CUMBERLAND, Md. — With Mental Health Awareness Week well underway, the Bipartisan Addiction and Mental Health Task Force, which is comprised of over 150 members of Congress, is pushing forward with a number of bills focused on funding programs that combat addiction and improve mental health services.
“One we have is (the) Comprehensive Addiction and Recovery Act — called CARA 3.0 — which really takes into (account) all challenges on addiction and mental health from education to prevention to treatment, and provides funding to a 10-year program,” U.S. Rep. David Trone said Wednesday.
The bill is currently in the Energy and Commerce Committee, but since it already has support from Senate Republicans and Democrats, Trone hopes it will pass sometime in November.
As for the Build Back Better bill — initially written as a $3.5 trillion reconciliation bill, but the price tag changes by the day as Congress debates the guts of it — has around $2.5 billion that would go toward mental health-type grants as an investment in what Trone calls “people infrastructure.”
When it comes down to it, Trone said the fight remains to “break the stigma” on mental health with education and better understanding.
“We’ve got to start at the high school and before level. We’ve got to get more mental health counselors and education awareness, starting with middle school and up,” he said.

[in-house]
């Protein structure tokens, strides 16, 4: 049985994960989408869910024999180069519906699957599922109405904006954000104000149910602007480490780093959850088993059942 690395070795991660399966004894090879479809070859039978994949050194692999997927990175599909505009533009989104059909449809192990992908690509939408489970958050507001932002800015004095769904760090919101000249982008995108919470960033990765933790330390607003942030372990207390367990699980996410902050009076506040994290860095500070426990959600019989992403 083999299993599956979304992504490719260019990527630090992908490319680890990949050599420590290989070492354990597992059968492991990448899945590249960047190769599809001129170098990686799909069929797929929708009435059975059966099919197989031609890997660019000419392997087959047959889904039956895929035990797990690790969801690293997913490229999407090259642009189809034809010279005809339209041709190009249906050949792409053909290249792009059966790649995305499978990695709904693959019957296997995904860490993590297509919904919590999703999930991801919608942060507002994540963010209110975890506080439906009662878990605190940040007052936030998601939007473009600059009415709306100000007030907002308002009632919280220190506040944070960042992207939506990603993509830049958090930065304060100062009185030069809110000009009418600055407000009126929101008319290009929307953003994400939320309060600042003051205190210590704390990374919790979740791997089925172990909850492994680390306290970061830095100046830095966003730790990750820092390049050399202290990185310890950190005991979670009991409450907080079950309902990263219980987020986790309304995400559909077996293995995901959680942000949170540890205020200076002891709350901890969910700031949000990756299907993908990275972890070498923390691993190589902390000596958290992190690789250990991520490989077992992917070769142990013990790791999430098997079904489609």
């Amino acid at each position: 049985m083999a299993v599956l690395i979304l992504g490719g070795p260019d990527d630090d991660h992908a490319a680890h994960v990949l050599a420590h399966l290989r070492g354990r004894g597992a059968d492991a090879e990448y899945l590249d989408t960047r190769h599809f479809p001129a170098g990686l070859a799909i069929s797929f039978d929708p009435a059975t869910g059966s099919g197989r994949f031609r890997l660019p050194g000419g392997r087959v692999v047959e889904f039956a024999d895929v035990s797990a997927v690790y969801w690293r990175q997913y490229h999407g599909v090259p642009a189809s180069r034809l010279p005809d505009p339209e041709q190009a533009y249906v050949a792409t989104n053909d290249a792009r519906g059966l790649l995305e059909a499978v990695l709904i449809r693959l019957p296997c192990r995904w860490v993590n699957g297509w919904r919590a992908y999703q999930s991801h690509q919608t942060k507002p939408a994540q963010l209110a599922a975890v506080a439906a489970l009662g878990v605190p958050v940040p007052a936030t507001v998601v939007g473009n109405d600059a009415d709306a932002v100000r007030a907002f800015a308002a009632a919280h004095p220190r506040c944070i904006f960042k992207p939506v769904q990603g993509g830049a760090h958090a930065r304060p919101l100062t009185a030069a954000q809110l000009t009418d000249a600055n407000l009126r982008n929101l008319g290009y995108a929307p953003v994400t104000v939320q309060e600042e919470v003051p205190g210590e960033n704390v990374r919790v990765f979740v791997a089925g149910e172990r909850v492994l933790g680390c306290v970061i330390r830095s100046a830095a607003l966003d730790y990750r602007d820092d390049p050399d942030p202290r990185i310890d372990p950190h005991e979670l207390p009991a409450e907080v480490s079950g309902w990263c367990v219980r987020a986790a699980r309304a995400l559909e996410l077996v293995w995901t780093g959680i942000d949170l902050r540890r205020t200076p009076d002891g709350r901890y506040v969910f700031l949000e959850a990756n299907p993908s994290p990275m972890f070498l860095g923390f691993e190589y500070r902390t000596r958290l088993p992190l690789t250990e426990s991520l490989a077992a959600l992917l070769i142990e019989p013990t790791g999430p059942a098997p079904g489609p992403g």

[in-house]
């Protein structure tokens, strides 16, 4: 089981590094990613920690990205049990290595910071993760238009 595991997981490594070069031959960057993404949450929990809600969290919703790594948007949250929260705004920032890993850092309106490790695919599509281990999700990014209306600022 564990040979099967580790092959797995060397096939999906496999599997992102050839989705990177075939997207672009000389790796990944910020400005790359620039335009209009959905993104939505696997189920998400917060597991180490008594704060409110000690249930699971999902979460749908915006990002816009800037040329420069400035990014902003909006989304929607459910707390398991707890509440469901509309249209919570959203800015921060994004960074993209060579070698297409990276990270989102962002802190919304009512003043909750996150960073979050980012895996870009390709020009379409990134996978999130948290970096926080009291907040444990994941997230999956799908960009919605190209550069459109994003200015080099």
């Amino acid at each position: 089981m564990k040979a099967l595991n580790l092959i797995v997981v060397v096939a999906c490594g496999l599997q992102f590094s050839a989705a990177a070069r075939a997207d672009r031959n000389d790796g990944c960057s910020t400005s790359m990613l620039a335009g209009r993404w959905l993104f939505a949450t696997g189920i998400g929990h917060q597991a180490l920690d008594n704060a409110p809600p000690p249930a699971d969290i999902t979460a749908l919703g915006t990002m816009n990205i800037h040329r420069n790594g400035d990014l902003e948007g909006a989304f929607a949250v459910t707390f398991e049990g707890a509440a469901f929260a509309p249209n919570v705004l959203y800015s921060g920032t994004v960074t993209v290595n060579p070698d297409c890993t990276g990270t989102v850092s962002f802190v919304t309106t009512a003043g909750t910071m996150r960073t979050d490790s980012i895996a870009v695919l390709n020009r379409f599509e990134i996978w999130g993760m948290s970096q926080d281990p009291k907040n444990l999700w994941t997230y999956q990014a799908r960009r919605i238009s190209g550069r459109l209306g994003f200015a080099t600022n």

The Bipartisan Addiction and Mental Health Task Force has also introduced the Comprehensive Mental Health in School Pilot Program act, which if passed would provide funding for projects in primary and secondary schooling aimed at mental health, behavioral health, prevention and intervention that ideally would mitigate such health issues.
With the amount of overlap between addiction and mental health, the increases in opioid deaths from 2020 over 2019 — a 30% increase nationally and a 111% increase in Allegany County — offers a sobering reality to the mental health situation in the country and the region, said Trone. Preliminary numbers the congressman has seen have shown no sign of an abatement in opioid deaths from 2020 to 2021.
“I think one of the most important things is we need to talk about it as stigma,” he said.